It is important to note the closure of Voodoo manufacturing as an example of how temporarily companies are switching their 3D capabilities over to PPE solutions because otherwise, it wouldn’t be a wise decision for them to survive.
Connery notes that Context believes in the growth of the additive manufacturing industry to a 20 billion dollar in the USA in the coming two years. About his expectations he says,” We expect the demand to continue on but with the caveat (..…) difficult economies and a lot of the key industries that 3D printing currently caters to still have some difficulty ahead. Once we get past all that we do believe that this install base of professional machines, this next generation of engineers who are sequestered at home are going to be the management and CEOs of the next generation and they would have become familiar with additive manufacturing.”
Other companies’ participation
CEO of Formlabs, a company that is one of the leaders in developing advanced 3D printers, told a new magazine how Formlabs anticipate 3D printing to be at a greater rate that anyone actually did, before Covid-19. Joining the trio, Formlabs’ CEO was Proto Labs’ CEO by sharing how she believes the role of the crisis has been a shining light on how this manufacturing technique is a very vital tool in solving problems.
While other companies are busy supporting and admiring the utility 3D printing technology in addressing the problem of supply and demand in the current market, be it through 3D printed swabs and face shields which the technology has produced in millions, there are many other companies and communities that are spreading awareness about the perks of additive manufacturing. For instance, Pick 3D Printer provides tricks to the visitors for creating some hacks that will help them for staying safe in the times of this Covide-19 pandemic. You may find many other such websites too. In short, people are understanding how 3D printing is capable of substituting for the old technologies, if not replacing those completely.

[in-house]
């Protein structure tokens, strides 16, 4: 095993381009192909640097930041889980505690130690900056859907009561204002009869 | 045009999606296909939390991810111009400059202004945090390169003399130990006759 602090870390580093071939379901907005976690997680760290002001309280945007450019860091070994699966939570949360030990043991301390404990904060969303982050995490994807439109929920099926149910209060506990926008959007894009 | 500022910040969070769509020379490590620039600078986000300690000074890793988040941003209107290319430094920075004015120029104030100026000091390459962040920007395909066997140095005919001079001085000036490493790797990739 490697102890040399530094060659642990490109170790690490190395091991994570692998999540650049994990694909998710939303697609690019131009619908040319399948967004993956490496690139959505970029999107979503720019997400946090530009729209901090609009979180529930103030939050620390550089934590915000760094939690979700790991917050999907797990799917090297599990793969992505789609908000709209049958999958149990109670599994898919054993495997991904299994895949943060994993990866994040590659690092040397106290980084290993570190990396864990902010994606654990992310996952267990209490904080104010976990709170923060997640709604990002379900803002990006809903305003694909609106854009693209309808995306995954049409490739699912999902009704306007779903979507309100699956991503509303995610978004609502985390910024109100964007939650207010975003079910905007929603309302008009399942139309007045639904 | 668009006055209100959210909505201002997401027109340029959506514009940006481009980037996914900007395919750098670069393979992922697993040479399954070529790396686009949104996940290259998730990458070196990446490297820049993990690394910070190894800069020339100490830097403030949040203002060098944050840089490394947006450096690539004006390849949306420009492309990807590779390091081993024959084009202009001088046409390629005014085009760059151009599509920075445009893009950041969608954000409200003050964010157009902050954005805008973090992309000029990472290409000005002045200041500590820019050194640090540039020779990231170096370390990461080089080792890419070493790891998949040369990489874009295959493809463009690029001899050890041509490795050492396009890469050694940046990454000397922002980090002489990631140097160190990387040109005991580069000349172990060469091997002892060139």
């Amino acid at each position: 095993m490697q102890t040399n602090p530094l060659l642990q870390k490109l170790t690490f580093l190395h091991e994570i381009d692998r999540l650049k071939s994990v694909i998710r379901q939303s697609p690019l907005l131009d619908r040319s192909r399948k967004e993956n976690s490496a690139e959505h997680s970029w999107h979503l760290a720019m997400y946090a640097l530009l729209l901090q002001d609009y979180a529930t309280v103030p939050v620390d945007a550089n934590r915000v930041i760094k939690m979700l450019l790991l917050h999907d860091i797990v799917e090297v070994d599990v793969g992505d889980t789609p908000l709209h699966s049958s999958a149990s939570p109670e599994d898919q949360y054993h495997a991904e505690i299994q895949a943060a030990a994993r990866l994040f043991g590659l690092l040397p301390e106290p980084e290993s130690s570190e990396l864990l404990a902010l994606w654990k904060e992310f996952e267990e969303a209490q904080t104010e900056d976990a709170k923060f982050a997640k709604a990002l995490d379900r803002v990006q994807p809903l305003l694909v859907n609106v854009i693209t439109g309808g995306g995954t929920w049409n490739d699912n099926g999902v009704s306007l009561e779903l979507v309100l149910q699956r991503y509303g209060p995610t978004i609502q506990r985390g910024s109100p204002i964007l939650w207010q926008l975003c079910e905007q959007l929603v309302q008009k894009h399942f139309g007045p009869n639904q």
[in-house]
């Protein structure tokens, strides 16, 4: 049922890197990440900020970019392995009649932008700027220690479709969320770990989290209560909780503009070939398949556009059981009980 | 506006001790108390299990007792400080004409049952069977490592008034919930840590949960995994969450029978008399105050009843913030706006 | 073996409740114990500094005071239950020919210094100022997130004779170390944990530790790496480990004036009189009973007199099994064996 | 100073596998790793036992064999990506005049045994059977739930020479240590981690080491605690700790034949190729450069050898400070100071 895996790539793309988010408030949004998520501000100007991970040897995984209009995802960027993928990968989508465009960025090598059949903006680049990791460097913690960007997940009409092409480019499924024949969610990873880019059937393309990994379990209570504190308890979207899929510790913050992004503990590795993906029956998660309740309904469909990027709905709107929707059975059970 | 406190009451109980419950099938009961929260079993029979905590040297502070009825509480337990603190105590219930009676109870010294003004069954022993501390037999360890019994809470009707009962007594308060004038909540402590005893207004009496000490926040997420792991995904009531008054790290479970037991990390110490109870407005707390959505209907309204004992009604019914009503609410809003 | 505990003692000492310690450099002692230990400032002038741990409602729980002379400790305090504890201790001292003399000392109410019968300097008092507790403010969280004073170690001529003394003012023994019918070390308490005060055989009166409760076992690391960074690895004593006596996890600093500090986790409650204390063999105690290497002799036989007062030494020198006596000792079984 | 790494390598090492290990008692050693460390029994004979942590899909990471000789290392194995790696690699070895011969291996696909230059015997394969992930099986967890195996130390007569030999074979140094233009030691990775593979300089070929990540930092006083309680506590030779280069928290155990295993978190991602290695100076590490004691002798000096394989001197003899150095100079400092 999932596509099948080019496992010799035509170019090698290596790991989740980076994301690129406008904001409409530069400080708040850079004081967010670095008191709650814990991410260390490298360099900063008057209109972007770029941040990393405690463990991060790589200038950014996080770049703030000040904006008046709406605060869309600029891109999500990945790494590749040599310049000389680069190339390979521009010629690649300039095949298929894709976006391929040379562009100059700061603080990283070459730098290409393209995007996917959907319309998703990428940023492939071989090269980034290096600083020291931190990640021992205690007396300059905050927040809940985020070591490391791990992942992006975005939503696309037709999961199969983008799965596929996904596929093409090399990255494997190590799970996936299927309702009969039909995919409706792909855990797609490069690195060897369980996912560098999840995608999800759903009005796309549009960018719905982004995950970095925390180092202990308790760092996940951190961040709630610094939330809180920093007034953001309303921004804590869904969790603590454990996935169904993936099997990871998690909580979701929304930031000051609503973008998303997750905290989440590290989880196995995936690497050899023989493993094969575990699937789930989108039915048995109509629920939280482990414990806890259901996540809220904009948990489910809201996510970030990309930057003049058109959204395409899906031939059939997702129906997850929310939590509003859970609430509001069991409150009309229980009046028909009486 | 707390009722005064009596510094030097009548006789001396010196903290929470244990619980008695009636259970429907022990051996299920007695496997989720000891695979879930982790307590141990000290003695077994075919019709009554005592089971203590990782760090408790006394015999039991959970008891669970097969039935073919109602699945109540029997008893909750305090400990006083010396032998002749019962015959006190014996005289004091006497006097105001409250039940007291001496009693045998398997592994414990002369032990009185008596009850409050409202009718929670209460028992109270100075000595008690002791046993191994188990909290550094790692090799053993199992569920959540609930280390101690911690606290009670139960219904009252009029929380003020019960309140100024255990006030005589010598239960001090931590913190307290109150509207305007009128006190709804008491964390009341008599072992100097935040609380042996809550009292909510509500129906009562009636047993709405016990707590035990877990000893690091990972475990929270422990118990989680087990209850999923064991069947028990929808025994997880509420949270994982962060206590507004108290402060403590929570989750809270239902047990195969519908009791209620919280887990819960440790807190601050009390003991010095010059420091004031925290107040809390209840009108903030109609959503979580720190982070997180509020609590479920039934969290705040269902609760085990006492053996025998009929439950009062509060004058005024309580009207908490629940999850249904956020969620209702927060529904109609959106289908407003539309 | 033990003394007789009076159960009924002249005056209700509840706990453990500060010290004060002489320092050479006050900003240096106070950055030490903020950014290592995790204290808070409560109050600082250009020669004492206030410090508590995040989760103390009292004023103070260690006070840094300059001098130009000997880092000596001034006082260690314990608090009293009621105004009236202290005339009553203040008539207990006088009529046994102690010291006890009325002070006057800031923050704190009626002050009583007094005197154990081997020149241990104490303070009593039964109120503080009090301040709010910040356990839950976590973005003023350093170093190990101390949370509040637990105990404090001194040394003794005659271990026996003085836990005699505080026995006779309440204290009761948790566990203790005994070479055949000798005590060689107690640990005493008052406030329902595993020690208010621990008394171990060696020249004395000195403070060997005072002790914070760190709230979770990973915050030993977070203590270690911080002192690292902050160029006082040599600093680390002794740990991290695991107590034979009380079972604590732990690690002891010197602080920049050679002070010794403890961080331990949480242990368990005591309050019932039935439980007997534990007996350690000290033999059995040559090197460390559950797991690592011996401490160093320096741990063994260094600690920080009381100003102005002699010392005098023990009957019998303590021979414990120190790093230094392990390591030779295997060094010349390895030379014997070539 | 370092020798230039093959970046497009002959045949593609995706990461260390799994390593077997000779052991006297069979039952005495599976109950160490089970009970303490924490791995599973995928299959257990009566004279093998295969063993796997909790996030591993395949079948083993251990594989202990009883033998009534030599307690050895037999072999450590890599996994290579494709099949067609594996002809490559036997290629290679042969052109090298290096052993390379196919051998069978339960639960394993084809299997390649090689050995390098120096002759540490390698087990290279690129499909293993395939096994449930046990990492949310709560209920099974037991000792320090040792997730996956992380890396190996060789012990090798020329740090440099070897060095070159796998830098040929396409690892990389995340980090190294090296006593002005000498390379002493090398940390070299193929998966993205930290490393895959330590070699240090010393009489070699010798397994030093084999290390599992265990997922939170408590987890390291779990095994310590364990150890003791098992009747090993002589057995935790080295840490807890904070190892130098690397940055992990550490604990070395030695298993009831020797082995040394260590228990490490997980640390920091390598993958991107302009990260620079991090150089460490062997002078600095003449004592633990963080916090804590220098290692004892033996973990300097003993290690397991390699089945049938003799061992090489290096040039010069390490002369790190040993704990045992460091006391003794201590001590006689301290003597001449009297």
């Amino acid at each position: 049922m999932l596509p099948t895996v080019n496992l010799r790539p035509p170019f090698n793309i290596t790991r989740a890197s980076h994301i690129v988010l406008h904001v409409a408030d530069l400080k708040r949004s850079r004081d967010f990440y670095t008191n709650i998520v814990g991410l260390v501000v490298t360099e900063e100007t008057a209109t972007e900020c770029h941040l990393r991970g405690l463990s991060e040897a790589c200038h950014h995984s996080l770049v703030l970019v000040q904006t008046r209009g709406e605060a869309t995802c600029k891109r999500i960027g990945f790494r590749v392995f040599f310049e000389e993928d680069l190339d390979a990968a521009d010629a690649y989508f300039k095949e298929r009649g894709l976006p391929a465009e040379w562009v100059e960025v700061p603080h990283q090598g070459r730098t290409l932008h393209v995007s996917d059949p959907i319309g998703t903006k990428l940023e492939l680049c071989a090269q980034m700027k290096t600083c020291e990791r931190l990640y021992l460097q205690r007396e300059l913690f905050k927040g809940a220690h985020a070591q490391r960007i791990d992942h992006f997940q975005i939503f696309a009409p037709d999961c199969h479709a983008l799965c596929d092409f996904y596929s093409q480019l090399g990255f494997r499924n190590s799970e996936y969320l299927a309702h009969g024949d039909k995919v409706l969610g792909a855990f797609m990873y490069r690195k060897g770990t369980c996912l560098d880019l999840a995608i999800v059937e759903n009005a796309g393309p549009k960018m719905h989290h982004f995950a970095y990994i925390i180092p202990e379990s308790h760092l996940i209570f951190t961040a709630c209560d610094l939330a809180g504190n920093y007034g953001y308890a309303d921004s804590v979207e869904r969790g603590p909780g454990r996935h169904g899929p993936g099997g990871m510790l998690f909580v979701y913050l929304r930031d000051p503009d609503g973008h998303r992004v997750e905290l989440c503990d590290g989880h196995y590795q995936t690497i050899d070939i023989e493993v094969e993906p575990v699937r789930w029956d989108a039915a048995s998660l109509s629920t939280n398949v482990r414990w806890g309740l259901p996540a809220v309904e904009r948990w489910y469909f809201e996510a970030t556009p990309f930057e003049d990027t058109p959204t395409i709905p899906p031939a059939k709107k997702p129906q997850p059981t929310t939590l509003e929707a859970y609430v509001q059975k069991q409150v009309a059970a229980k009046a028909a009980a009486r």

Although additive manufacturing is the option people switch to when they need agility, there is a lot to be done in transferring the already fed minds with this nuance. Currently, companies are enjoying a list full of orders in the area that they always wished to serve their customers. With working from home becoming a basic necessity of all the businesses until the lockdown measures have been completely lifted and the businesses start to perform as they did, 3D printing is a suitable option to have at people’s homes.
Some statistics will be a fantastic note to end upon. Growth in the professional 3D printing market was noted to be growing by 17% from 2018 to 2019 while every other category of printer that took a dip in hardware sales, indicates that work from home scenarios has had a positive impact on purchases of compact professional systems for remote usage. If that is true and these kinds of distributed working settings are to continue, many companies predict how more of an emphasis will be on developments in software and connectivity for ensuring seamless cross-collaboration and secure sharing of data while using 3D printing technology.